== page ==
She's already one of the best defenders in all of women's soccer, and Kadeisha Buchanan's career is still just getting started.
She only turned 20 in November, but Buchanan stepped into the limelight this past summer as one of the standout performers when Canada hosted the 2015 FIFA Women's World Cup. A hard-tackling central defender, Buchanan won the Young Player Award as the best performer in the tournament under 20.
"It's been pretty amazing, just the recognition I've been getting after the World Cup from people supporting me. The year's still not done but I've been getting a lot of messages saying how proud they are of me," Buchanan said from Natal, Brazil, where she's with the Canadian squad taking part in a four-team international tournament.
"It was definitely a lot of soccer but I definitely love doing what I do."
While still in high school, Buchanan made her debut for Canada in 2013 and has already amassed 41 appearances at the senior level.
In her junior year at West Virginia University, Buchanan is a finalist for the Hermann Trophy as the top female player in college soccer in the United States. She was also the only defender on the 10-player shortlist for FIFA's World Player of the Year award and, closer to home, could very well become the first player in 12 years not named Christine Sinclair to be named the Canadian women's soccer player of the year.
"It's crazy and has all happened so fast," Buchanan said. "It's cool to see what I have and there's so much more I can give."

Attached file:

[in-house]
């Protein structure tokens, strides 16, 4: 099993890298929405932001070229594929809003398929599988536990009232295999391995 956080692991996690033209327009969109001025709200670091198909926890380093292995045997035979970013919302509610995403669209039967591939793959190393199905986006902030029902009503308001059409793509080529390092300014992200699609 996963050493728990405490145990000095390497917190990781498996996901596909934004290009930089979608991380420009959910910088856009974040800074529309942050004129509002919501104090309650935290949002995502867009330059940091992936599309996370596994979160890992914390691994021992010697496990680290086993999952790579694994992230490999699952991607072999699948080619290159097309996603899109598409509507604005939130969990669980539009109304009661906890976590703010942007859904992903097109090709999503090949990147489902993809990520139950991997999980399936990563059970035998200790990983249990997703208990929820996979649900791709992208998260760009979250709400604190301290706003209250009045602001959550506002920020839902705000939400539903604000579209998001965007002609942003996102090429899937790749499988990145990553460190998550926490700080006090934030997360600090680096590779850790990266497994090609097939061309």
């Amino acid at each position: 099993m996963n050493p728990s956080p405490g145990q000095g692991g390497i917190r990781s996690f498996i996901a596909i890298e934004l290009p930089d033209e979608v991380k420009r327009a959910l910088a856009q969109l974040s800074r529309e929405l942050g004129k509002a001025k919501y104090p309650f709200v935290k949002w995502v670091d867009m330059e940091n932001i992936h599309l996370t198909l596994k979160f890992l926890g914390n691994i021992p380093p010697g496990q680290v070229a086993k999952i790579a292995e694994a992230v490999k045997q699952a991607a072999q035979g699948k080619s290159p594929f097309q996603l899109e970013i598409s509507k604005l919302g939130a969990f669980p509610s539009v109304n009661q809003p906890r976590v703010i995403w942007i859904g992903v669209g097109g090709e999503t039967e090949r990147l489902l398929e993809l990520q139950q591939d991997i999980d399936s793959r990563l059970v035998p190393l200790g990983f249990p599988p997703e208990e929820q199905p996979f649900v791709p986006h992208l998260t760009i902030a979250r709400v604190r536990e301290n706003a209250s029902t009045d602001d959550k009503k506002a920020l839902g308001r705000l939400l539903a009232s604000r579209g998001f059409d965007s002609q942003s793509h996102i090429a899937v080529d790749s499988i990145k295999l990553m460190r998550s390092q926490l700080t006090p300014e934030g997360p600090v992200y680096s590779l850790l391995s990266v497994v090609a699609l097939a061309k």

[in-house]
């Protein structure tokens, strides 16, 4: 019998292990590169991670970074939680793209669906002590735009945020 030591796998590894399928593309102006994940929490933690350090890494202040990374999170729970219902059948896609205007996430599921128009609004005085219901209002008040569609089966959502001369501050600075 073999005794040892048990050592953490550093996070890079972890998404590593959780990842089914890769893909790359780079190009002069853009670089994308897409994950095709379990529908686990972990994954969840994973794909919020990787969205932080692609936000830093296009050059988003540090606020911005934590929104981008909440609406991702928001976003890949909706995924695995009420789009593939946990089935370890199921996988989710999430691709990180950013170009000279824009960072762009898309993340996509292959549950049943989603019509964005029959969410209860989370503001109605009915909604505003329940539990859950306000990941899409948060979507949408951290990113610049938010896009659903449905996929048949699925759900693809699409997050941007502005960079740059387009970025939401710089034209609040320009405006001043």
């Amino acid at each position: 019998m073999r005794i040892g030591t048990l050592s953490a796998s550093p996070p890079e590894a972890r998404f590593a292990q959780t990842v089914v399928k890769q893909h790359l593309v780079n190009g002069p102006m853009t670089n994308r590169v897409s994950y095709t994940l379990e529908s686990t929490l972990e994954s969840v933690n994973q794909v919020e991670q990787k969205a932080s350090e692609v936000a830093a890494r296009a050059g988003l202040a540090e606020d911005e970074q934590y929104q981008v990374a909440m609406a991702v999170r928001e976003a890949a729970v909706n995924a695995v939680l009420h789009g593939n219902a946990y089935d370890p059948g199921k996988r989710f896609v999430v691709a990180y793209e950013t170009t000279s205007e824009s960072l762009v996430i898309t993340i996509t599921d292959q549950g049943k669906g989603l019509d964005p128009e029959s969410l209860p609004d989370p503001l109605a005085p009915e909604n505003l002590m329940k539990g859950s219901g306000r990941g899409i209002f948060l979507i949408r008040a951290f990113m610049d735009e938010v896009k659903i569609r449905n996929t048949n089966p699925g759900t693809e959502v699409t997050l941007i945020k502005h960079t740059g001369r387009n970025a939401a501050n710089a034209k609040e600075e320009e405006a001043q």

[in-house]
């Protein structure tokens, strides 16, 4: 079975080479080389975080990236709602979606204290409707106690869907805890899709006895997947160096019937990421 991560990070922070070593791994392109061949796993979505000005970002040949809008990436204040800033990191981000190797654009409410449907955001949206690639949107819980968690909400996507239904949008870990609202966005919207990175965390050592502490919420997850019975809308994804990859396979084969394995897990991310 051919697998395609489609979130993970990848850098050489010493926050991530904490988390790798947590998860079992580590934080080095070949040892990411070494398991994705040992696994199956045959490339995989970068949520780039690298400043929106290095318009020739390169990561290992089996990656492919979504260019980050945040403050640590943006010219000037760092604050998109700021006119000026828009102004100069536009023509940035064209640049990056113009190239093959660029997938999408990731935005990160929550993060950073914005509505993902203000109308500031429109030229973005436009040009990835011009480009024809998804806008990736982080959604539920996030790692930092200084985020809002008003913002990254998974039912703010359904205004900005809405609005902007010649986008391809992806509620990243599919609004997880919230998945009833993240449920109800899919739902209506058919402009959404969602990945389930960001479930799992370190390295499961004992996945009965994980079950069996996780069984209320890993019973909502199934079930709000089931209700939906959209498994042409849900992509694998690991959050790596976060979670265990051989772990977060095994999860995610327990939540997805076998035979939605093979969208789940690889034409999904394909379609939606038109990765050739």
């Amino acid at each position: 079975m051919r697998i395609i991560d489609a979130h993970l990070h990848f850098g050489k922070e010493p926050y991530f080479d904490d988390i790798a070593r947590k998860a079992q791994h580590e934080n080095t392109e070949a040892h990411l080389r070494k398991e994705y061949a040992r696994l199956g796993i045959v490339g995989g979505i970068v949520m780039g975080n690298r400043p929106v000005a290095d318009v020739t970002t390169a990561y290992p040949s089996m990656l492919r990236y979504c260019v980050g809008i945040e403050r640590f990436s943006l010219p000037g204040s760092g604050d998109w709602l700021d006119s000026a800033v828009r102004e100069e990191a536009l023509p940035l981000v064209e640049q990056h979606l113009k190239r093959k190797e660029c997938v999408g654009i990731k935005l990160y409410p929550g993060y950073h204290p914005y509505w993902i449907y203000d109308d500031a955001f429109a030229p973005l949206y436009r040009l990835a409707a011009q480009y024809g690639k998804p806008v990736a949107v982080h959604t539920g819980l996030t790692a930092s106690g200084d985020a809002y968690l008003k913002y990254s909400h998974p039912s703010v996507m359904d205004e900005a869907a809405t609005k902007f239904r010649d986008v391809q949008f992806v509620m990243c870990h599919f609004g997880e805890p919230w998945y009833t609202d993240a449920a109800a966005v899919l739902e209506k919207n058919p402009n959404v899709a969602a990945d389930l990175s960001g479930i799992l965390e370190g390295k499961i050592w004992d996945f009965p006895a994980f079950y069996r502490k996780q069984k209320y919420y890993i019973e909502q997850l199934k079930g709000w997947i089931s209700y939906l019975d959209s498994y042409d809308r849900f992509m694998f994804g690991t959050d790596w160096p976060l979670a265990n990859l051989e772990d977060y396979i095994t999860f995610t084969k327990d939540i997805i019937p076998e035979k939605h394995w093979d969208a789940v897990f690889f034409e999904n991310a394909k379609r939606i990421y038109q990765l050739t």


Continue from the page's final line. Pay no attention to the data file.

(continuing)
Buchanan is leading the youth movement on the Canadian team, which finds itself in transition as several players from the bronze medal-winning squad at the 2012 London Olympics approach the end of their careers. Karina LeBlanc, Candace Chapman and Kelly Parker are some of the names that have already moved on.
Of the 21 players on the current squad in Brazil, six are teenagers. Having become accustomed to being the baby in camp, Buchanan now finds herself taking on a leadership mantle.
Canada beat Mexico 3-0 on Thursday to open the tournament and Buchanan was partnered in the centre of defence with 19-year-old Kennedy Faulknor, who was making her senior debut.
"I'm definitely happy. There's no more 'teenage star' stuff so I'm not a teenager anymore," Buchanan laughed. "It's cool to see people three or four years younger than me and I have a chance to build my leadership role on a team and to be vocal on the pitch."
With a year still remaining at West Virginia, Buchanan still doesn't have to quite think about her move to the professional ranks just yet. There's still the small matter of a 2016 that has an Olympic qualifying tournament in February in Texas and the Olympics themselves in August.
But when she graduates from university, she'll certainly be sought after by clubs in the NWSL in the U.S. as well as the bigger clubs in Europe.
"I haven't given it too much thought yet. The time will come for that and right now I still have a year. Being pro is a little bit extra stress so I'm not worried about it," said Buchanan. "I definitely set the bar high in 2015 so it's finding the little details that will change my game. So I'll try to work towards that."